Parents are all too familiar with the battle to get their children to stop playing video games or watching television to play outside instead. Now, new research has proven that more than two hours of recreational screen time a day could seriously affect a child’s learning.
A new study published by Lancet Child and Adolescent Health, examined 4,500 US children aged between eight and 11 to determine how screen time affects their cognitive development.
Participants’ parents were questioned on their kids’ daily habits from the amount of physical activity they participate in to the number of hours spent sleeping.
The children were later asked to complete a cognition test where they were assessed on their memory, attention, language abilities and processing speed.
Findings indicated that children who have less than two hours of screen time a day, an average of nine to 11 hours of sleep and who do at least one hour of physical activity per day – did 5% better than the average child in the tests.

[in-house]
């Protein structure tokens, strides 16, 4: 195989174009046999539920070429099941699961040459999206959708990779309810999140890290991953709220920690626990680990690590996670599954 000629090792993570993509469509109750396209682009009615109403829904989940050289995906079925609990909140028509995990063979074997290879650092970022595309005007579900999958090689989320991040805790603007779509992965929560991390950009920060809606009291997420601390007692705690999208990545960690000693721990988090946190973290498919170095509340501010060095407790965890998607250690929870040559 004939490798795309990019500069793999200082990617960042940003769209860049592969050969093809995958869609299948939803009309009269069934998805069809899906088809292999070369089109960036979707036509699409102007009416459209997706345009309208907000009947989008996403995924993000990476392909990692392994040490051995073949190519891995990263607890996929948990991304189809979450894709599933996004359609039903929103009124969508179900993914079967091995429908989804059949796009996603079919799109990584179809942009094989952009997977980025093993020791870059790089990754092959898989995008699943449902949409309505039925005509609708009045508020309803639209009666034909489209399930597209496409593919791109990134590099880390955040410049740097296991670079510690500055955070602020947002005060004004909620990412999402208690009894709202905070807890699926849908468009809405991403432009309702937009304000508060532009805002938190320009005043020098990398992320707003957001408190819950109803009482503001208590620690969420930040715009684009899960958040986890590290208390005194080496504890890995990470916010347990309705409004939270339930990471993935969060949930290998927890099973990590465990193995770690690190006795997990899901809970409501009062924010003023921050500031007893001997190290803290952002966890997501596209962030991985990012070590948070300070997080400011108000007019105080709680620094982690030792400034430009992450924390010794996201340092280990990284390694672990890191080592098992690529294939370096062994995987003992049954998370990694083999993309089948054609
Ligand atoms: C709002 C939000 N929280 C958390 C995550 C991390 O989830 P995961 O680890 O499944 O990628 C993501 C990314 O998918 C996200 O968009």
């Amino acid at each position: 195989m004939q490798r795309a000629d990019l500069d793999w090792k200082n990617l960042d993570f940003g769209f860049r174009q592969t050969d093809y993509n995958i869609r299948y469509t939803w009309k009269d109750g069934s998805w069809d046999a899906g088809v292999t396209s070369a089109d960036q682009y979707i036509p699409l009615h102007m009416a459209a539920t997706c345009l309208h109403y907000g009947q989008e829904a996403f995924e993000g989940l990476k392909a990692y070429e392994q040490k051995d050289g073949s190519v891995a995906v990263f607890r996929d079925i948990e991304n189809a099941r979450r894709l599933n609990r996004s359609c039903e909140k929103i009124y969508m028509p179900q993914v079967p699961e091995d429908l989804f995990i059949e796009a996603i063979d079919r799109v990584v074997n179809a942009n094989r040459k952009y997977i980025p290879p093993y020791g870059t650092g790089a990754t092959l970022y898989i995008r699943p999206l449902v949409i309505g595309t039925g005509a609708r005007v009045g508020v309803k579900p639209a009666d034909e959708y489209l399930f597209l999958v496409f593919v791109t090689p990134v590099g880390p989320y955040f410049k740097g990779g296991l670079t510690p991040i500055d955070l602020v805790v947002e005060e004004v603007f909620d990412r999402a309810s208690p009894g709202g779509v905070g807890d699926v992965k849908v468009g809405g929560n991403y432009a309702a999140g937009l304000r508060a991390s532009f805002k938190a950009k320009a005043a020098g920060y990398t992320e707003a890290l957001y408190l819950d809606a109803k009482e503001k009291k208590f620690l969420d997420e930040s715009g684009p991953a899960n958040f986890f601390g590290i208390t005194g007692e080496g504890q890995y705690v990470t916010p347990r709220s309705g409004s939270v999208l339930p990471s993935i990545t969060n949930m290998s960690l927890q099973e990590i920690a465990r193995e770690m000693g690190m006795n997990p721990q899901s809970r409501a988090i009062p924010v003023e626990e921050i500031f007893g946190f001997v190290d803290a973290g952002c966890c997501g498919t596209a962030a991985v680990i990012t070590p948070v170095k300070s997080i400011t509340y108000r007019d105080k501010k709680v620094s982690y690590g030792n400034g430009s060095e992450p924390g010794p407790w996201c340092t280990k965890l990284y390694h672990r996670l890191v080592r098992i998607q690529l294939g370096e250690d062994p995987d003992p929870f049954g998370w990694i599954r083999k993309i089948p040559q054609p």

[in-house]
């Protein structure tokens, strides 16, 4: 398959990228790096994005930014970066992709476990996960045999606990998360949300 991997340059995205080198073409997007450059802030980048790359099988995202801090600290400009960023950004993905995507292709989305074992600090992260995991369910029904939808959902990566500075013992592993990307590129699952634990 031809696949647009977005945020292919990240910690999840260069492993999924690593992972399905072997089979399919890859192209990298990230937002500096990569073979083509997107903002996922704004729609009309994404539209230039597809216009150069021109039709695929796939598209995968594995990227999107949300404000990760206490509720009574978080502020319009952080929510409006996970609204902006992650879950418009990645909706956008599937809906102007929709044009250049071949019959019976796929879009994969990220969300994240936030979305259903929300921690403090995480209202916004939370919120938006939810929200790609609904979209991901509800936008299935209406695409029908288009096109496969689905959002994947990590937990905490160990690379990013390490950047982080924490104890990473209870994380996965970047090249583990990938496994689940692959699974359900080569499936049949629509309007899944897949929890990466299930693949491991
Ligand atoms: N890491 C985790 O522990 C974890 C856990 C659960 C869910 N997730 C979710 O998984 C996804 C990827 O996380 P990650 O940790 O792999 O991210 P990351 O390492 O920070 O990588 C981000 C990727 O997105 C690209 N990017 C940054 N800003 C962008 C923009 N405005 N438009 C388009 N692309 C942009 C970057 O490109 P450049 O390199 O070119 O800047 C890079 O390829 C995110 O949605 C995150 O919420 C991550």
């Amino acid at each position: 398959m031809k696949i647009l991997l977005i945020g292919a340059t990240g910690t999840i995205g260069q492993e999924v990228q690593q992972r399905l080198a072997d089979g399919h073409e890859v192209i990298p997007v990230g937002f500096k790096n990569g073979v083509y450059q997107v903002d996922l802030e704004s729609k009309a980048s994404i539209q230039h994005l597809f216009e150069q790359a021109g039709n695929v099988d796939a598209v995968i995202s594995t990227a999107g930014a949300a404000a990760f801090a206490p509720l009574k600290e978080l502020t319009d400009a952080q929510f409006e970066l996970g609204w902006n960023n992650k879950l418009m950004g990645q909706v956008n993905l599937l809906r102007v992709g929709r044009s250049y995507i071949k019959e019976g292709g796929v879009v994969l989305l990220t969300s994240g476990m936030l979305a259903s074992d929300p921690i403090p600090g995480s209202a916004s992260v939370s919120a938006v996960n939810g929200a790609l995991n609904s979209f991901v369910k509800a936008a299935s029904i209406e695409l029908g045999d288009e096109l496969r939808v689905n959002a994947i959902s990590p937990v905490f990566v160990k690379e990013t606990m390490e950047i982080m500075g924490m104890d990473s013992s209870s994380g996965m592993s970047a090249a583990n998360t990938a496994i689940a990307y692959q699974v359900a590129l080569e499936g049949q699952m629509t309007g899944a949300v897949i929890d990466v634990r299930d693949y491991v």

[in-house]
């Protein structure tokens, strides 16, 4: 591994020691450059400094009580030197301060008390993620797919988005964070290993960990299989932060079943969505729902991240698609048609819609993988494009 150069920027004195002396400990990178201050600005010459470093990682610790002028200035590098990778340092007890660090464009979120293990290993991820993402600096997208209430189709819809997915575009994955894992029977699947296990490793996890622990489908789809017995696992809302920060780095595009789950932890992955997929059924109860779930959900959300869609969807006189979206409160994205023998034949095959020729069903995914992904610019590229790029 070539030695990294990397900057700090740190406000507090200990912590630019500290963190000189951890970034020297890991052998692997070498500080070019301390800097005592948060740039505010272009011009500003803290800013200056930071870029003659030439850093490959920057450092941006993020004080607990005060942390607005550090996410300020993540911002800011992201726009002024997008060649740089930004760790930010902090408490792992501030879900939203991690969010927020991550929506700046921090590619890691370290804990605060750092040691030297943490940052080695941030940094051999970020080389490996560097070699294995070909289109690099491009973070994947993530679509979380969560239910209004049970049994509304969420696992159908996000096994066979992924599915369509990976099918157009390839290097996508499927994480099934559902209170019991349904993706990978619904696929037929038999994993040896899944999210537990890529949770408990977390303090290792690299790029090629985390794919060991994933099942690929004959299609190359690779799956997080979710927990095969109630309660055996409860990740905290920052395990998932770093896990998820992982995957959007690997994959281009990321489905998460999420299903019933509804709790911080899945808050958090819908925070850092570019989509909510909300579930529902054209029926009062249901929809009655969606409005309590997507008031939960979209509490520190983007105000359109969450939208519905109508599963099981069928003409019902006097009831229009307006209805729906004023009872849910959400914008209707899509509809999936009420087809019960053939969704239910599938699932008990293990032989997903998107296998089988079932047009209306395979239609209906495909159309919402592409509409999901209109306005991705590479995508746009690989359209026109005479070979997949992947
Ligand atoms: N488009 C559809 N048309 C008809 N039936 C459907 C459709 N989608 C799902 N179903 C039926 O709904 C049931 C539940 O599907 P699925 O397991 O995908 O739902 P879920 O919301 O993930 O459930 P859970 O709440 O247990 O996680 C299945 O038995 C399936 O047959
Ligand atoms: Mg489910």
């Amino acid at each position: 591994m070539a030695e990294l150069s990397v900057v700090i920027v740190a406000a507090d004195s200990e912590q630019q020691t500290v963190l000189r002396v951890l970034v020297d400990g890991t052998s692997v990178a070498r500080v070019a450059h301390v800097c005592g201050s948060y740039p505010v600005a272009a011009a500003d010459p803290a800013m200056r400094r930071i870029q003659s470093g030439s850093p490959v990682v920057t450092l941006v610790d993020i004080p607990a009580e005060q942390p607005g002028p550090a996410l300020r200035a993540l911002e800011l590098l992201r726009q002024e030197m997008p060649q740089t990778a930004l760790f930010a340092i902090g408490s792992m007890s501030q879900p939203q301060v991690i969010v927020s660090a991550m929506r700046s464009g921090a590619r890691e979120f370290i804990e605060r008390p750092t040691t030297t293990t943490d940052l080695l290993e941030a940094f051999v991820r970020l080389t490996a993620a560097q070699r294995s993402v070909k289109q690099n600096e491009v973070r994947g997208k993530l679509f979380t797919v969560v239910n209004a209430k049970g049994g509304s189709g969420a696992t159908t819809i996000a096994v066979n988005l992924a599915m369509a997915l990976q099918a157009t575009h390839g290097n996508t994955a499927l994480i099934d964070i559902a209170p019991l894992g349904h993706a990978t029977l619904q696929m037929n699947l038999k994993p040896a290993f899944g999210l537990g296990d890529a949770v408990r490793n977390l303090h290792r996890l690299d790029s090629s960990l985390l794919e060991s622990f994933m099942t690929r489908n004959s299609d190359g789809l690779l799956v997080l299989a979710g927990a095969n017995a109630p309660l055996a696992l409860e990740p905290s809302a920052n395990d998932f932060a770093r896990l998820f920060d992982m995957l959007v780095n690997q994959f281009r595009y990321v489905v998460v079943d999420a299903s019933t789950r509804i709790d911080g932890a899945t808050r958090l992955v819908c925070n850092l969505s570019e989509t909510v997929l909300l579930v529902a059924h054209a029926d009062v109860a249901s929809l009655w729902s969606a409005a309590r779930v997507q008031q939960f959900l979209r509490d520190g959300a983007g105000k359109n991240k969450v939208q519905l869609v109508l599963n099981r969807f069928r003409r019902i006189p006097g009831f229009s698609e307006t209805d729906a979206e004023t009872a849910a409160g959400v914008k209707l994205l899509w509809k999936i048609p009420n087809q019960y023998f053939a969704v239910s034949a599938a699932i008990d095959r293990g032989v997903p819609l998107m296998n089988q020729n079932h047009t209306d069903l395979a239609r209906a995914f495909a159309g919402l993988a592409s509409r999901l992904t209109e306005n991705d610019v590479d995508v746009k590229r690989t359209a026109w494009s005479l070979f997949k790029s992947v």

It’s interesting to note that even children who do not regularly exercise or achieve the recommended amount of sleep but kept their screen time down to a maximum of two hours, still performed 4% better than average.
Overall, findings indicated that US children enjoy an average of 3.6 hours of screen time a day while just over half meet the recommended amount of sleep.
However, it has not yet been proven whether or not poor cognitive development is down to online activity itself or the time spent using electronic devices instead of exercising or sleeping.
Dr Jeremy Walsh from the CHEO Research Institute concluded: “More research into the links between screen time and cognition is now needed, including studying the effect of different types of screen time, whether content is educational or entertainment, and whether it requires focus or involves multitasking.”
In a linked comment, Dr Eduardo Esteban Bustamante from the University of Illinois, said findings could be due to lack of sleep or time spent participating in challenging learning activities.
“Each minute spent on screens necessarily displaces a minute from sleep or cognitively challenging activities,” he said. “It is tempting to take solace in findings that cognitively challenging screen activities can benefit cognition but, if given a choice, most children already consistently and predictably choose more stimulating screen activities over less stimulating ones.”
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